An immutable, reproducible and inheritable Linux operating system.

*Be warned! This is just “thought-expirement” post. Nothing has been tried or tested.*

My problem

I have multiple computers. Each system has a different OS (or version) and configuration. One has Ubuntu 14, the others have Ubuntu 16. Some have had their packages updated, some have been neglected. Some are using NVIDIA graphics, others onboard Intel graphics.

The context switching from machine-to-machine for simple tasks is mind numbing.

Is Qt Creator installed? If so, what version of Qt? Why does my compilation fail at home, but not at work? Old gcc? The list goes on.

What I want

Inheritance

I would like to treat my operating system like inheritance in OOP. Here is my pseudo code to illustrate.

public abstract class BaseImage
{
    protected abstract void Install();

    protected void Run(string command)
    {
        // Run "command" in your operating system.
        // This command could be shell scripts, apt-get/pacman commands, etc.
    }
}

public class Arch64 : BaseImage
{
    protected override void Install()
    {
        Run("./install-arch-rootfs.sh");
    }
}
    
public class NVidia : Arch64
{
    protected override void Install()
    {
        Run("./install-nvidia-drivers.sh");
    }
}

public class Development : NVidia
{
    protected override void Install()
    {
        Run("./install-devtools.sh");
    }
}

public class Gaming : NVidia
{
    protected override void Install()
    {
        Run("./install-stream.sh");
    }
}

I’d imagine building these images with something like this.

> build --type Gaming --output gaming.rootfs

Notice the squashfs extension, which brings me to my next point.

Temporary boots

When I boot images, I’d like all changes made to my operating system to be discarded after boot. This would allow me to test new packages with no fear that it will break my system.

Theoretically, Linux would mount gaming.squashfs at / on boot. The squashfs file system is read-only. To make / writable, we would have to overlay tmpfs on /, which would make all changes in / happen in RAM, wiping itself clean on fresh boot.

This would have also have a positive side effect of forcing you to capture all your operating system changes via your build scripts.

Proposal

Operating system

I’m a fan of Arch Linux. It gives you a lot of control and bleeding edge packages (via AUR). I haven’t jumped aboard though because of the level of maintenance that has to be done, especially if your pacman -Syu breaks your install. Bleeding edge can bleed a little.

Building and inheritance

So, how do I build a an Arch rootfs while also allowing me to inherit “layers” from each other?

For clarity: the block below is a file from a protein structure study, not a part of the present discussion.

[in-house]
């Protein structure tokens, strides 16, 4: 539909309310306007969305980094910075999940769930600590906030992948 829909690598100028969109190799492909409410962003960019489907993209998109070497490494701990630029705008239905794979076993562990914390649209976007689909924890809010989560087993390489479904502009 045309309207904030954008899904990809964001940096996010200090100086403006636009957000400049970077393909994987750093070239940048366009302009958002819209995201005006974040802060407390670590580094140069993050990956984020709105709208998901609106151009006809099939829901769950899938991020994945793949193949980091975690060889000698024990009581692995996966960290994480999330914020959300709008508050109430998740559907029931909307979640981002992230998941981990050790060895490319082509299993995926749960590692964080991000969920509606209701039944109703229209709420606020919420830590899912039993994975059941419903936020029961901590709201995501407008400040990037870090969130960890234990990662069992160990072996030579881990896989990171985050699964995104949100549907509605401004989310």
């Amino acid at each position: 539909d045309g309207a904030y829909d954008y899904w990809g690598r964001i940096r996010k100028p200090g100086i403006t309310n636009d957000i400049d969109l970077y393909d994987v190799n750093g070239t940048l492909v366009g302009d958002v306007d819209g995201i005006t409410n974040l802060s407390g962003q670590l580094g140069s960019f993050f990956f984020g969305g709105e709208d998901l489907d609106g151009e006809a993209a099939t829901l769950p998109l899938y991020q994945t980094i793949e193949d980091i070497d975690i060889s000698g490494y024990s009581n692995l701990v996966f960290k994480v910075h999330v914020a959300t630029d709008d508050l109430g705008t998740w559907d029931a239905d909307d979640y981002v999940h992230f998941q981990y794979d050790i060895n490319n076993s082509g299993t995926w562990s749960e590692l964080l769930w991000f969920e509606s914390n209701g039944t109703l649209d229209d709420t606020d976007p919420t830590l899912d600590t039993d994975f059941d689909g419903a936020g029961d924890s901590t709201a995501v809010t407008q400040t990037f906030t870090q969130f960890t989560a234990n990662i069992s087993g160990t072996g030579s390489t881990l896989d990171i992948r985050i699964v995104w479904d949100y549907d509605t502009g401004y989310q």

Docker.

# my-base - Packages that I want present on all systems.
FROM base/archlinux
# Update everything
RUN pacman -Syu
# Enable the AUR
RUN pacman -S yaourt
# Use KDE
RUN pacman -S plasma-meta
# Install Google Chrome
RUN pacman -S google-chrome
# my-base-nvidia - My base image with NVidia layered on top.
FROM my-base
# Install NVidia drivers
RUN pacman -S nvidia-dkms 
# my-development - My development machine that has a NVidia graphics card.
FROM my-base-nvidia
# Install dev tools
RUN pacman -S base-devel
# my-gaming - My gaming machine, which also has a NVidia graphics card.
FROM my-base-nvidia
RUN pacman -S steam

What? How do you expect to boot these docker images on bare-metal?

Well, yeah. You can’t. However, Arch has support for preparing rootfs file systems on any Linux machine, provided you have the arch-chroot bash script is installed. This can be done in Docker.

So, I imagine creating a base arch-rootfs Docker image that contains a clean rootfs and arch-chroot available for customization.

# arch-rootfs
FROM base/archlinux
# Install arch-chroot
RUN arch-install-scripts
# Create our rootfs directory
RUN mkdir /rootfs
# Populate our rootfs with a base Arch install
RUN cd /rootfs &&
    curl -O https://arch.com/root.tar.gz &&
    tar xzf root.tar.gz

Now we will have to add some additional commands to our layers.

FROM arch-rootfs
# Update everything
RUN arch-chroot /rootfs pacman -Syu
# Enable the AUR
RUN arch-chroot /rootfs pacman -S yaourt
# Use KDE
RUN arch-chroot /rootfs pacman -S plasma-meta
# Install Google Chrome
RUN arch-chroot /rootfs pacman -S google-chrome

It isn’t exactly clean, but it will work.

How will you extract the /rootfs for booting?

docker save my-gaming > my-gaming.tar

Within this tarball is a /rootfs directory containing our image. We will want to eventually convert this to a squashfs file.

To use boot these squashfs images, we would have to install Arch the normal way. Then customize the initcpio with some runtime hooks that will mount squashfs images, overlay tempfs on /, chroot into the new root, and call init.

Image storage

The docker files that build my layers will be checked into a GitHub repository. Travis-CI will monitor checkins, rebuild and deploy my images/layers to Docker Hub. I will use Docker Hub to make my builds available easily to all my machines.

I can also imagine many people using this approach, allowing people to quickly boot into stranger’s operating systems to play around and expirement. For example:

# Checkout and build some guy named Steve's gaming build.
build steve/gaming
# And reboot into it!
boot steve/gaming
reboot now

Now you are playing around in someone else’s configuration! Fun!

Let’s get back to our build.

boot paul/gaming
reboot now

In summary

  • Reproducible builds of Arch Linux, using Docker.
  • Inheritance of Arch layers, using Docker.
  • Conversion of Docker images to squashfs files for read-only booting.
  • Mounting tempfs on / for writes that persist only during the current boot.
  • Storing images on Docker Hub for using in other machines, or by complete strangers!

What do you think?

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